Huge clash breaks out during Q&A on The Voice to Parliament: “Corrupted”
Two opposing Voice to Parliament supporters have argued over the upcoming referendum and its comparisons to a now-defunct Indigenous advisory body.
The row over the ABC’s Q+A program began when the chief executive of activist group GetUp, Larissa Baldwin-Roberts, took issue with Senator Paul Scarr’s comparisons between The Voice and the Aboriginal and Torres Strait Islander Commission ( ATSIC) abolished.
Created by the Hawke government, ATSIC was abolished in 2004 by the then Prime Minister John Howard, who declared that “the experiment in elected representation of Aboriginal people has been a failure” due to a a number of controversies.
Senator Paul Scarr clashed with Larissa Baldwin-Roberts on ATSIC and The Voice. Photo: ABC
“Why would a government remove it? » declared the National Liberal Party senator despite interjections from Ms. Baldwin-Roberts and the show’s host Patricia Karvelas.
“Because he was corrupt,” he continued.
Ms Baldwin-Roberts attempted to intervene, but Senator Scarr went on to say that “ATSIC was abolished on a partisan basis, on the grounds that it was not working.”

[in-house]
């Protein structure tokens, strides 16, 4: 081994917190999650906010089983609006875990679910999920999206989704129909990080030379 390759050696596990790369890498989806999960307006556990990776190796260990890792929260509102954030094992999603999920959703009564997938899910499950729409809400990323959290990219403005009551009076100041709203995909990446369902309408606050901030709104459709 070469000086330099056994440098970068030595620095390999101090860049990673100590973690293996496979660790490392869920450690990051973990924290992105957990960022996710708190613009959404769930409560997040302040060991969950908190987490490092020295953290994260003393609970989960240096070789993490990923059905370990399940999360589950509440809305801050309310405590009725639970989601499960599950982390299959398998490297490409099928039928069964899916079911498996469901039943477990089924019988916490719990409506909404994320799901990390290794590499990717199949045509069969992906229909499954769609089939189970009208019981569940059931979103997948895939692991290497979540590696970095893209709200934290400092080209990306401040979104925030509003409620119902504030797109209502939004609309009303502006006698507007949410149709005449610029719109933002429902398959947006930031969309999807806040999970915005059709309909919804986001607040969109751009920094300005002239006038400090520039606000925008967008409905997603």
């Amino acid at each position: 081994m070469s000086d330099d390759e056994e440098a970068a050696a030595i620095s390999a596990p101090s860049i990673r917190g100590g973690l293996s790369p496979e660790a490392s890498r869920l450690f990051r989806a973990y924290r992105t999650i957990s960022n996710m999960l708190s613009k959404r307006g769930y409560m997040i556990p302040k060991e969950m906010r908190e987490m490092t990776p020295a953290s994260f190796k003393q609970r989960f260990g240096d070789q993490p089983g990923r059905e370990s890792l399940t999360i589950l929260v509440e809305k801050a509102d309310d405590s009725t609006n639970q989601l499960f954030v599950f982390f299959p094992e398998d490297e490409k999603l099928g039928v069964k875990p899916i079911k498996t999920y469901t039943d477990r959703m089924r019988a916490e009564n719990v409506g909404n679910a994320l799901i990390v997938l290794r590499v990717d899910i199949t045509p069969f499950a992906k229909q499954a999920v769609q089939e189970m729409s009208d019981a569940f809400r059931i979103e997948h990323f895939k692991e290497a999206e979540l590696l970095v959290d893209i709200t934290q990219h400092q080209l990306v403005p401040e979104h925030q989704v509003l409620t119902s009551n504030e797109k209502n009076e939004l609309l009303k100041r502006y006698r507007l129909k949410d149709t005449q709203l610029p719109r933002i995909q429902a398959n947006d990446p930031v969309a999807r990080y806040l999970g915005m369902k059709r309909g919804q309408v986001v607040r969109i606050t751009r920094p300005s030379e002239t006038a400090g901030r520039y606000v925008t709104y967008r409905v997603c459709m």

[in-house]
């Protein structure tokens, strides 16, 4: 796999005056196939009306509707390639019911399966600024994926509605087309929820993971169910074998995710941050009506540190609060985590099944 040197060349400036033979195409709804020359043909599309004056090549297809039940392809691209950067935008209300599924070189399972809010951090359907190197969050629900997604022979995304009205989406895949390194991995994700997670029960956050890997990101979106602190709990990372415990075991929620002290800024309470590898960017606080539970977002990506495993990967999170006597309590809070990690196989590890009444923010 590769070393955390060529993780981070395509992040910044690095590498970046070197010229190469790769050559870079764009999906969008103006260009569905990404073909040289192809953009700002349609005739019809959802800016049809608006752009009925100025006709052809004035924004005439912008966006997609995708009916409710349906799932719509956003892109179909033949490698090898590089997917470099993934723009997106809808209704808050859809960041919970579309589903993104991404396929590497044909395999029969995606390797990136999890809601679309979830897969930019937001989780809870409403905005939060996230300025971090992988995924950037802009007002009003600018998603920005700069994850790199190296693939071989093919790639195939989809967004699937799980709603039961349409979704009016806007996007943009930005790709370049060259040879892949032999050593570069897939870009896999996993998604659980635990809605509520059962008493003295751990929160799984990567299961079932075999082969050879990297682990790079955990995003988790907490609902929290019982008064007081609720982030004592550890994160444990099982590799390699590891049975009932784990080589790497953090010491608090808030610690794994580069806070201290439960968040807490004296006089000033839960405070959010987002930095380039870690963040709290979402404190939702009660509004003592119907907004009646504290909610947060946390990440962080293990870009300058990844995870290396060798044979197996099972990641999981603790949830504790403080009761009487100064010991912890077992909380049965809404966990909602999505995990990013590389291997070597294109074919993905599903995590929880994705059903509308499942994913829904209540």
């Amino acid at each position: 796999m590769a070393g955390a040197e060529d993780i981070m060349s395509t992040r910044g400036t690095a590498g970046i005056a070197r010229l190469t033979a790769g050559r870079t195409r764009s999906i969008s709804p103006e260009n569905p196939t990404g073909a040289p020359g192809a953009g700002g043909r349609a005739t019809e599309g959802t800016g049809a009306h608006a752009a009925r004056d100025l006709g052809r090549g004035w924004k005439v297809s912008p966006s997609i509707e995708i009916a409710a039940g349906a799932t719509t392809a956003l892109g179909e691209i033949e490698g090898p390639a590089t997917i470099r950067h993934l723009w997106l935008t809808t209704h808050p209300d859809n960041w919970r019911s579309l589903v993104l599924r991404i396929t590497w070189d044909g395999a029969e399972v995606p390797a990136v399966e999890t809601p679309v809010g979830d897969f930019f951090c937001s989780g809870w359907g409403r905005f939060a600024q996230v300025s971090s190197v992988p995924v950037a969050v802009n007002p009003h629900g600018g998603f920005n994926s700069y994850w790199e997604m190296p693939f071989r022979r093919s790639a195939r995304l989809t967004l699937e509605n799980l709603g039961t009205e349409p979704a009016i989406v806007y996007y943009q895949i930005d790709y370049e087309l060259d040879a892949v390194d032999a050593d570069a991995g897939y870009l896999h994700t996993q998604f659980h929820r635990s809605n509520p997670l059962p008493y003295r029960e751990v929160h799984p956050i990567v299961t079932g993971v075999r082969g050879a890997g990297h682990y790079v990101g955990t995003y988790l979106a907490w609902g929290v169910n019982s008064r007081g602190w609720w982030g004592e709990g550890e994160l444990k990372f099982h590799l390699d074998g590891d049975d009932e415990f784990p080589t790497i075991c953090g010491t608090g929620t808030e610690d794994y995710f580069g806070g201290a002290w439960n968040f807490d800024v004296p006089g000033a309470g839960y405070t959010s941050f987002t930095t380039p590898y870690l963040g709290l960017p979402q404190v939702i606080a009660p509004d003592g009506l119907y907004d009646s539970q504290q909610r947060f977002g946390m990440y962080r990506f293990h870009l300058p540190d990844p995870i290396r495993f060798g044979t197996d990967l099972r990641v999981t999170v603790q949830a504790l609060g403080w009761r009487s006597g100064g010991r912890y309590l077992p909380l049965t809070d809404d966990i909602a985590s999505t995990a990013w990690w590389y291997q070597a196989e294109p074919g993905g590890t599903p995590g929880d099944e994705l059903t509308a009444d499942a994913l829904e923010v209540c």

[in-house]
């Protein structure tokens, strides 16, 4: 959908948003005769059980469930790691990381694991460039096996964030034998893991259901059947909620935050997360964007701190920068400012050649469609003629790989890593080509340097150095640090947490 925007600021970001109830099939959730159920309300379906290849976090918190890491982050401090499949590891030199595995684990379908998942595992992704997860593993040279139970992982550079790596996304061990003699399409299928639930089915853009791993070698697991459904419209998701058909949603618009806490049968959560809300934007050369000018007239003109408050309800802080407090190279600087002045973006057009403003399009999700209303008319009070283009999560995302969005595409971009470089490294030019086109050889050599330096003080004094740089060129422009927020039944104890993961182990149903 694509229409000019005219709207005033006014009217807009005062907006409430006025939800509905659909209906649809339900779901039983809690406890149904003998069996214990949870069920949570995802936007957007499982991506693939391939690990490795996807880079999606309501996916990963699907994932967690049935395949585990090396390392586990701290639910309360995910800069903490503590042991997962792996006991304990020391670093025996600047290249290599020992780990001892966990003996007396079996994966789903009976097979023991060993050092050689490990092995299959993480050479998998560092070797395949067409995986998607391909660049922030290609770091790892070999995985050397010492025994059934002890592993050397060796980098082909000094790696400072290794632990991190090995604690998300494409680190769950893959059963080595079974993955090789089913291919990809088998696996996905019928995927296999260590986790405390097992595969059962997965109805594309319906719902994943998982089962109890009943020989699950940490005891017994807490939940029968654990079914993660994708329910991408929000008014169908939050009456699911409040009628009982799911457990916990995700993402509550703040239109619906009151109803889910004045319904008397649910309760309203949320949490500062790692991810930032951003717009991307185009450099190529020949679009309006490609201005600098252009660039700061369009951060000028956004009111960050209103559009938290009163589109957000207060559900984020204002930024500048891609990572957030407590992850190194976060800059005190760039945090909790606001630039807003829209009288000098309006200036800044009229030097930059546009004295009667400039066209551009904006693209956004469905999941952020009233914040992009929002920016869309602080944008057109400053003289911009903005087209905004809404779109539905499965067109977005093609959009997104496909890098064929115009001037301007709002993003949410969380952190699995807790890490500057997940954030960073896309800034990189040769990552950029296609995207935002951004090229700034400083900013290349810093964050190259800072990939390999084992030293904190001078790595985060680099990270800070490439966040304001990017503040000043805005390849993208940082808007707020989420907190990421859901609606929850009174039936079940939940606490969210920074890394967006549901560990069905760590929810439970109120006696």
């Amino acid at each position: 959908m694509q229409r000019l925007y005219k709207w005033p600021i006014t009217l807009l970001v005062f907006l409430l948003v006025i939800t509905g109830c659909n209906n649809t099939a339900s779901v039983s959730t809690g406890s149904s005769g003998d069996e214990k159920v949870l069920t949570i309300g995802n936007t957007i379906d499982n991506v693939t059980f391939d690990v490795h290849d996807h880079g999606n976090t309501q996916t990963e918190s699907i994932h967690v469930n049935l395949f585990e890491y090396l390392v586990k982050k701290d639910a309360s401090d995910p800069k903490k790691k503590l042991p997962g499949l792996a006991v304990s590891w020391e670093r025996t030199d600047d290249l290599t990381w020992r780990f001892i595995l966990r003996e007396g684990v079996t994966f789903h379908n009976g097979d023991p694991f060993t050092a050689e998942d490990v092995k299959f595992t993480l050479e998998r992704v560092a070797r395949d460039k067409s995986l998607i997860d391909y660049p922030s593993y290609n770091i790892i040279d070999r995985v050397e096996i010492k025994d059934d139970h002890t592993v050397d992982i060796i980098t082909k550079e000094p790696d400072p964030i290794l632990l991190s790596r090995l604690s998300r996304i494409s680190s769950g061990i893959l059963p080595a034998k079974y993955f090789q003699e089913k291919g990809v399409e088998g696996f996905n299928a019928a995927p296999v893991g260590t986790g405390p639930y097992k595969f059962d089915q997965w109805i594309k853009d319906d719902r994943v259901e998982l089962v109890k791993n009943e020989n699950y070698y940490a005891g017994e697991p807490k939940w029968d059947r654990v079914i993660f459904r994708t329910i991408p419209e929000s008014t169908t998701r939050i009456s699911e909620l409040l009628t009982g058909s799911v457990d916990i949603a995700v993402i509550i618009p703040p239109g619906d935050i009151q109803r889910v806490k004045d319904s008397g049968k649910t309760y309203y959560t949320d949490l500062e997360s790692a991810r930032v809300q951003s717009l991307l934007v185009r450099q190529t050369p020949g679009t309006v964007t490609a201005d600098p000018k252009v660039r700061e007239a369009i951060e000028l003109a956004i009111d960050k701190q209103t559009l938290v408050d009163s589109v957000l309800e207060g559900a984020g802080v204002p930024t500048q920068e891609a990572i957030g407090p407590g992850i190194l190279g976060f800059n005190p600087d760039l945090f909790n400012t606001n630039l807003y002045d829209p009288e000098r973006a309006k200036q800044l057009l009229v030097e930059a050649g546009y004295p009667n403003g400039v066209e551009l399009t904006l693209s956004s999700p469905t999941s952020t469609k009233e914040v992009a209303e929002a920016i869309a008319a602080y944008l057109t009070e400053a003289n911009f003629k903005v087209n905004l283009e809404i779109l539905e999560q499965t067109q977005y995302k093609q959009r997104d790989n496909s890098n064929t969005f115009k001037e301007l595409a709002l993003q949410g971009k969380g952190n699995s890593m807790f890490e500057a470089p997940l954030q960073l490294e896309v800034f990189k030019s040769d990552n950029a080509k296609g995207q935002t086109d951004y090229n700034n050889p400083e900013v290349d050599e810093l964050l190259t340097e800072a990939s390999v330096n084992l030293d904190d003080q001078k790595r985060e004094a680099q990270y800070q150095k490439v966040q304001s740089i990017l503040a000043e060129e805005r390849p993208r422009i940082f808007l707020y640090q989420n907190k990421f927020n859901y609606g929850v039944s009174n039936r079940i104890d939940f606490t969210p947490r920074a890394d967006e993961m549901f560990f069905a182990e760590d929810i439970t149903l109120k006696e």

The activist retorted that the senator’s claims about ATSIC were “bullshit,” which sparked his anger.
“You can talk about misinformation, but you have to be careful about coming back and accusing other people of talking nonsense,” he said, as Ms Baldwin-Roberts continued to try to interrupt him.
“So if we want to have a respectful debate about this, as (moderator Patricia Karvelas) said, ATSIC was abolished because it was corrupt, ineffective and didn’t represent Aboriginal people and Torres Strait Islanders.”
The activist immediately responded by saying that was “the story you’re telling.”
“One of the things you hear overwhelmingly from Aboriginal and Torres Strait Islander people is that the last representative body that we felt like we had a chance to talk to each other and to the government was ATSIC,” she said.
“There were some very good times about ATSIC and the stories told about it do not accurately reflect what happened.”
The activist questioned the narratives around ATSIC. Photo: ABC
She then accused the senator of being an “alarmist” before the host jumped in with a question of his own for Mr Scarr.
“When there are corrupt MPs, why don’t you call for the abolition of Parliament?” asked Ms. Karvelas, drawing laughter and applause from the live audience.
Senator Scarr did not have time to answer the question before actress and activist Madeleine West did.
“The debate we are having around this table, even though we are all here to want to disseminate facts, is reminiscent of what is turning people away from this issue,” she said.
“…there is so much discussion, there is so much backbiting because it is an issue that should unite us and yet it divides us.
“And I feel like the Australian public wants to do the right thing, they want to make sure people are heard.” But in the same way, when we are confronted, when we are confused, when we do not understand, we will revert to conservatism.